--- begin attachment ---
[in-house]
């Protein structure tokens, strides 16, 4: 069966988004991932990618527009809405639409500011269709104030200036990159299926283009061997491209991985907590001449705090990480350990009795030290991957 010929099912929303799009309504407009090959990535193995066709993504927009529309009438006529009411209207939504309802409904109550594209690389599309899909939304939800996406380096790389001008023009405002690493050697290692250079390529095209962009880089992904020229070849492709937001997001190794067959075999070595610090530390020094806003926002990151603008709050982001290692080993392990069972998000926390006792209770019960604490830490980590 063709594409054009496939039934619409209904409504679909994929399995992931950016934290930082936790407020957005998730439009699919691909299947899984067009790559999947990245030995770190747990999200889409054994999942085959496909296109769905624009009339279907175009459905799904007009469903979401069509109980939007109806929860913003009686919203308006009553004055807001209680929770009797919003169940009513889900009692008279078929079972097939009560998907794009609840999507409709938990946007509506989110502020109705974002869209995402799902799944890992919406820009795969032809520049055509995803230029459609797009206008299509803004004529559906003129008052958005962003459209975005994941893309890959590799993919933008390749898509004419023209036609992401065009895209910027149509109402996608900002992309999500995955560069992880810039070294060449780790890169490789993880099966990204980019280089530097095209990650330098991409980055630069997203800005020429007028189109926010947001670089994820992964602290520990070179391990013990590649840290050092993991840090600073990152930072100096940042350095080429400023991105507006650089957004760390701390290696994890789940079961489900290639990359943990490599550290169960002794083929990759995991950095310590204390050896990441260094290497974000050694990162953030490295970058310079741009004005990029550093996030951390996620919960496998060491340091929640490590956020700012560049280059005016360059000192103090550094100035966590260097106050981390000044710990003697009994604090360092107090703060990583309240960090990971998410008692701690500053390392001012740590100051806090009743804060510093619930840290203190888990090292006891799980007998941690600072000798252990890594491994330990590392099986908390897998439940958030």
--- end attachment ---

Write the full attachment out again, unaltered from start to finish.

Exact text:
[in-house]
């Protein structure tokens, strides 16, 4: 069966988004991932990618527009809405639409500011269709104030200036990159299926283009061997491209991985907590001449705090990480350990009795030290991957 010929099912929303799009309504407009090959990535193995066709993504927009529309009438006529009411209207939504309802409904109550594209690389599309899909939304939800996406380096790389001008023009405002690493050697290692250079390529095209962009880089992904020229070849492709937001997001190794067959075999070595610090530390020094806003926002990151603008709050982001290692080993392990069972998000926390006792209770019960604490830490980590 063709594409054009496939039934619409209904409504679909994929399995992931950016934290930082936790407020957005998730439009699919691909299947899984067009790559999947990245030995770190747990999200889409054994999942085959496909296109769905624009009339279907175009459905799904007009469903979401069509109980939007109806929860913003009686919203308006009553004055807001209680929770009797919003169940009513889900009692008279078929079972097939009560998907794009609840999507409709938990946007509506989110502020109705974002869209995402799902799944890992919406820009795969032809520049055509995803230029459609797009206008299509803004004529559906003129008052958005962003459209975005994941893309890959590799993919933008390749898509004419023209036609992401065009895209910027149509109402996608900002992309999500995955560069992880810039070294060449780790890169490789993880099966990204980019280089530097095209990650330098991409980055630069997203800005020429007028189109926010947001670089994820992964602290520990070179391990013990590649840290050092993991840090600073990152930072100096940042350095080429400023991105507006650089957004760390701390290696994890789940079961489900290639990359943990490599550290169960002794083929990759995991950095310590204390050896990441260094290497974000050694990162953030490295970058310079741009004005990029550093996030951390996620919960496998060491340091929640490590956020700012560049280059005016360059000192103090550094100035966590260097106050981390000044710990003697009994604090360092107090703060990583309240960090990971998410008692701690500053390392001012740590100051806090009743804060510093619930840290203190888990090292006891799980007998941690600072000798252990890594491994330990590392099986908390897998439940958030």